The county should hold off on providing land-acquisition funding for a proposed $4.3 million road project in Clarksville until a traffic study determines if the project is needed and how it would work, the Planning Board decided Thursday, Aug. 4.
The advisory panel's recommendation came after about 150 residents packed the Banneker Room of the George Howard Building Aug. 4 in opposition to the project, which they believe will unnecessarily take land from business owners.
The project "will study, acquire necessary rights-of-way, and construct a new road to connect Auto Drive, Great Star Drive and Maryland Route 108," according to a county budget document.
The justification for the project is that it "will improve access and circulation in this location" and "provide an access easement to the Gateway School site," the document states.
The Gateway School has been demolished to make way for a mixed-use development project. The property is next to Kendall Hardware on Route 108 and across from the River Hill Village Center.
The county selected GreenStone Ventures to develop the property in January 2010, but terminated the agreement last month because of differences with the Kendalls over access to the site. Kendall's property and the site are separated by a driveway, at the intersection of Route 108 and Great Star Drive, that runs to the back of the hardware store.
"GreenStone refused to close on that contract without having access to that light where Kendall's is," the Kendalls' attorney, William Erskine, said. "The contract falls through, and lo and behold for the first time, we hear about this important project."
GreenStone wanted to extend Great Star Drive, the road that leads into the River Hill Village Center, through the hardware store's driveway to create access to the Gateway site, but they didn't like the price Kendall was charging for the easement they needed.
The road the county is proposing, according to a schematic road location mapped in the budget document, would create the extension of Great Star Drive and then wrap it through the back of the Kendall property and the Pizza Hut property to connect with Auto Drive between the soon-to-be closed post office and a car dealership.
With the schematic drawn that way, Erskine argued, it places Kendall's land under threat of condemnation.
"We can't take a road right through here," he added. "It will devastate this business."
Land funding questioned
The total project is estimated to cost $4.3 million and take four years to complete. The county is asking the County Council to approve the addition of $1 million to the Fiscal Year 2012 capital budget it passed in May — $400,000 for an engineering study and $600,000 for land acquisition.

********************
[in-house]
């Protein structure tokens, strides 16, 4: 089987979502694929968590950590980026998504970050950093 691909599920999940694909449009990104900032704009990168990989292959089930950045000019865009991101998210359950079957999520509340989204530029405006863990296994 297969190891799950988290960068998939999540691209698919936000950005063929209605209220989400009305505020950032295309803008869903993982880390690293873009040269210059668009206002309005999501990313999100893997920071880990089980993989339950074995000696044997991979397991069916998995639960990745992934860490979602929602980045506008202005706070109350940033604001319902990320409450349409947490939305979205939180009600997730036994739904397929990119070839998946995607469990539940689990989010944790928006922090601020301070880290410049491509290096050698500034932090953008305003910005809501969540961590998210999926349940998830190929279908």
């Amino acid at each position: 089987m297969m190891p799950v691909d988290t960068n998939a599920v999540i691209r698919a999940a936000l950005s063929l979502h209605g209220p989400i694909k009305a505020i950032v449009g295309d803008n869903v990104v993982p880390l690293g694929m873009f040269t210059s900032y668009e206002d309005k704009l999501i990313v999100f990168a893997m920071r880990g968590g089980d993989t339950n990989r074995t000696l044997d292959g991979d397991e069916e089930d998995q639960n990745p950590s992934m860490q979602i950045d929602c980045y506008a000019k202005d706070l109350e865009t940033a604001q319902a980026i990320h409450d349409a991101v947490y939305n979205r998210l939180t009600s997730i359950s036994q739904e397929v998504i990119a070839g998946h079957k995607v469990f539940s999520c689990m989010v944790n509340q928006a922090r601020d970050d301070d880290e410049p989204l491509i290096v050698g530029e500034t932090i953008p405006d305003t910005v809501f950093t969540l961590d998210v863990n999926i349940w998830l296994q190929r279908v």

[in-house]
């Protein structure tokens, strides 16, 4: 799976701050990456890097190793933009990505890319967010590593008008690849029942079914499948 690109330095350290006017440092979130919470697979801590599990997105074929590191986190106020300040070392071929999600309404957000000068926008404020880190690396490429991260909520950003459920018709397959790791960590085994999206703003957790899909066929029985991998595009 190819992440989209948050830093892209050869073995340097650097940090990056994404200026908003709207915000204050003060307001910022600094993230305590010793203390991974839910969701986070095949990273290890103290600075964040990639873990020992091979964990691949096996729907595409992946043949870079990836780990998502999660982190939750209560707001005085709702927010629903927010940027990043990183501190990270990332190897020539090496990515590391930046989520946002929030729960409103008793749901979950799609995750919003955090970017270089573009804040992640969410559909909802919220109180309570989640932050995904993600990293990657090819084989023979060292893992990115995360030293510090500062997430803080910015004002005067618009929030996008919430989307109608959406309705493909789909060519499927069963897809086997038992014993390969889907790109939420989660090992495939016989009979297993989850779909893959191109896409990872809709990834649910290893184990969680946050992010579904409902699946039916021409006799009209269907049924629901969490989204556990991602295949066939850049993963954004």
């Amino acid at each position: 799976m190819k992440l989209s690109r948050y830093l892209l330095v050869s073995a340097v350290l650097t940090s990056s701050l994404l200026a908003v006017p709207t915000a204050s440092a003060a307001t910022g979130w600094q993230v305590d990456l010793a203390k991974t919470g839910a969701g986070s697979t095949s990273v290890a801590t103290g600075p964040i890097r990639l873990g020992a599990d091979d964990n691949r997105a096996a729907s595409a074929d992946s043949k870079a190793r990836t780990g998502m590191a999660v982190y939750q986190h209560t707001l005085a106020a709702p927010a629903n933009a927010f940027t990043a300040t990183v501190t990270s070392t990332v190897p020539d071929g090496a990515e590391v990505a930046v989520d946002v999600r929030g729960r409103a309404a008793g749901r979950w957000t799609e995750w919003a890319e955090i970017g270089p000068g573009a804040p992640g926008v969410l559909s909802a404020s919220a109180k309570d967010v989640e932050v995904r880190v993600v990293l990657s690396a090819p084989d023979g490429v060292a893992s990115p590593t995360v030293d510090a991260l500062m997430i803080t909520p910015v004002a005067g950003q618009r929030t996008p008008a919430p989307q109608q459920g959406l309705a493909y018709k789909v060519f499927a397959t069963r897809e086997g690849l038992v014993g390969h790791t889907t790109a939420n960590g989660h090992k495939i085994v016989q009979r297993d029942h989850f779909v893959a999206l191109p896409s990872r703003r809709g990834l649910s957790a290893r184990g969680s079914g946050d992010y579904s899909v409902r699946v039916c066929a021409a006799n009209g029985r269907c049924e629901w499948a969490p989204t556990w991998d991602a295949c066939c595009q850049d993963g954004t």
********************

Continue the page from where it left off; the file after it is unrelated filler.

The Planning Board, which advises the council on capital projects, designated the project as a moderate priority and suggested the $600,000 allocated to land acquisition be added instead to the funds for the engineering study. With the extra planning funds, the county can provide a more comprehensive study of the traffic problems in Clarksville, which residents suggested would be more appropriate.
Mark DeLuca, deputy director of the county's Department of Public Works, said the county believes a collector road is needed to reduce traffic congestion and connect the driveways that lead into the various commercial strips off Route 108.
"We can't do anything without the creation of the capital project to look at this more in depth," he said.
Planning Board member Paul Yelder said he understood the need to fund a study, but not land acquisition.
"The land acquisition kind of threw me off a little," he said. "It seems to me you've got the conclusion in place already. … From a public policy standpoint, it really compromises the credibility of the administration."
Department of Planning and Zoning Director Marsha McLaughlin said the idea for the project has existed for at least a decade, but the project has been pushed aside because of other priorities.
"If we wait much longer, there isn't going to be much option," she said.
'Land grab' denounced
Several times throughout the session, as people concluded their testimony, the large crowd broke out into applause. The loudest applause came after Steve Kendall testified.
"Our ability for us to do business in the county for the next 60 years is of grave concern to me," he said.
Because the schematic shows the road passing by the back of his hardware store, Kendall said he has access and security concerns.
"The heavy traffic that we see on the back of the building every day, I can't see it working," he said.
S&W Management, the company that owns the land next to Kendall Hardware where the Pizza Hut sits, is also worried about the county's plan intruding on part of its property. Behind the Pizza Hut building is green space where the company is planning to construct an office building.
"If you look at the schematic (the road) goes right through that green area," S&W Management's attorney James Mayer said. "That pretty much takes out our building."
Clarksville resident Bob Chalmers said Kendall Hardware, the Pizza Hut and the post office, which is being closed because the landowners are also worried about the road affecting their property, "are critical to the community, and that has everything to do with why people want to live in this area."
Clarksville resident Mary Lou Koudelka Boris called the project a "massive misuse of county time, money and reputation."
In destroying the Gateway School, the county also destroyed the access to that site, she said.
"Everyone is ignoring the elephant in the room," Boris said. "You said you have the opportunity to purchase now. You don't. You have the opportunity to land grab."Copyright © 2014, The Baltimore Sun